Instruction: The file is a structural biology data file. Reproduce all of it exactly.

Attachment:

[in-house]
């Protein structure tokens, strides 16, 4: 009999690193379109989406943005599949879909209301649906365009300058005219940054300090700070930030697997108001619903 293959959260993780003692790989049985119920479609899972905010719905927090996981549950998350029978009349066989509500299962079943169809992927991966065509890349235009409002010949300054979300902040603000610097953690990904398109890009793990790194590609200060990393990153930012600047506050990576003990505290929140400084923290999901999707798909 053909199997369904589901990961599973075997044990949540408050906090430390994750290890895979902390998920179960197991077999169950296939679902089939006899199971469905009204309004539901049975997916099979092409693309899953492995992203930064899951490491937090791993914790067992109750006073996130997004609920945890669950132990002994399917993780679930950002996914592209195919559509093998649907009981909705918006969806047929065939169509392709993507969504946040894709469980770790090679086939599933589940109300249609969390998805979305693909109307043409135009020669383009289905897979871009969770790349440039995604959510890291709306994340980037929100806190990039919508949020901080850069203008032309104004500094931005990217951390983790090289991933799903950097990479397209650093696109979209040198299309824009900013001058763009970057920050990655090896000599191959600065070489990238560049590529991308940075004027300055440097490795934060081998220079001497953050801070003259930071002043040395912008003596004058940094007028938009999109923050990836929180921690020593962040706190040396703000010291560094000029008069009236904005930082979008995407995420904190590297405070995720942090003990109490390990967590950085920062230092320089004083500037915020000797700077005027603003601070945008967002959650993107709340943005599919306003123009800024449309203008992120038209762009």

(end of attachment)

[in-house]
């Protein structure tokens, strides 16, 4: 009999690193379109989406943005599949879909209301649906365009300058005219940054300090700070930030697997108001619903 293959959260993780003692790989049985119920479609899972905010719905927090996981549950998350029978009349066989509500299962079943169809992927991966065509890349235009409002010949300054979300902040603000610097953690990904398109890009793990790194590609200060990393990153930012600047506050990576003990505290929140400084923290999901999707798909 053909199997369904589901990961599973075997044990949540408050906090430390994750290890895979902390998920179960197991077999169950296939679902089939006899199971469905009204309004539901049975997916099979092409693309899953492995992203930064899951490491937090791993914790067992109750006073996130997004609920945890669950132990002994399917993780679930950002996914592209195919559509093998649907009981909705918006969806047929065939169509392709993507969504946040894709469980770790090679086939599933589940109300249609969390998805979305693909109307043409135009020669383009289905897979871009969770790349440039995604959510890291709306994340980037929100806190990039919508949020901080850069203008032309104004500094931005990217951390983790090289991933799903950097990479397209650093696109979209040198299309824009900013001058763009970057920050990655090896000599191959600065070489990238560049590529991308940075004027300055440097490795934060081998220079001497953050801070003259930071002043040395912008003596004058940094007028938009999109923050990836929180921690020593962040706190040396703000010291560094000029008069009236904005930082979008995407995420904190590297405070995720942090003990109490390990967590950085920062230092320089004083500037915020000797700077005027603003601070945008967002959650993107709340943005599919306003123009800024449309203008992120038209762009």